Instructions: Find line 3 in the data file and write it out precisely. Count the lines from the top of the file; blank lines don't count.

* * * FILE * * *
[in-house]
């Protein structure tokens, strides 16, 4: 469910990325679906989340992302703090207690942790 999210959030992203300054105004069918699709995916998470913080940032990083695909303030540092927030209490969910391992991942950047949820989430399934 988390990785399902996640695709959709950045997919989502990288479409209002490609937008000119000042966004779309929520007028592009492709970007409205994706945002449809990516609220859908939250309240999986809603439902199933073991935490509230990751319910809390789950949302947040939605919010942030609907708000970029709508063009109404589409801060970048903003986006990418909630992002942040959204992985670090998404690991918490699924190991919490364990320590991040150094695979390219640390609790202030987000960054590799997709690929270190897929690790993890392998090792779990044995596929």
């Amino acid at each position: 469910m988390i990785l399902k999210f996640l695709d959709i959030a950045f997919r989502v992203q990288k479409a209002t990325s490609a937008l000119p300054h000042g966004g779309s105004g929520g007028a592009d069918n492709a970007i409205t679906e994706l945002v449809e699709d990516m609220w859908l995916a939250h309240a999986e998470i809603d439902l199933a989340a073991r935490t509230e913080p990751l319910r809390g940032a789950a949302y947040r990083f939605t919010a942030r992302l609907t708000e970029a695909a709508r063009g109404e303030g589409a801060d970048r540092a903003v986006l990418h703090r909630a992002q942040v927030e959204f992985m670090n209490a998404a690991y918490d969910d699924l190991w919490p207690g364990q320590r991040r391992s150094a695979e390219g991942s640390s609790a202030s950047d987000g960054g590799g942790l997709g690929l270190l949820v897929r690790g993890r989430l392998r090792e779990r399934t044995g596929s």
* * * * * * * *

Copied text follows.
């Amino acid at each position: 469910m988390i990785l399902k999210f996640l695709d959709i959030a950045f997919r989502v992203q990288k479409a209002t990325s490609a937008l000119p300054h000042g966004g779309s105004g929520g007028a592009d069918n492709a970007i409205t679906e994706l945002v449809e699709d990516m609220w859908l995916a939250h309240a999986e998470i809603d439902l199933a989340a073991r935490t509230e913080p990751l319910r809390g940032a789950a949302y947040r990083f939605t919010a942030r992302l609907t708000e970029a695909a709508r063009g109404e303030g589409a801060d970048r540092a903003v986006l990418h703090r909630a992002q942040v927030e959204f992985m670090n209490a998404a690991y918490d969910d699924l190991w919490p207690g364990q320590r991040r391992s150094a695979e390219g991942s640390s609790a202030s950047d987000g960054g590799g942790l997709g690929l270190l949820v897929r690790g993890r989430l392998r090792e779990r399934t044995g596929s």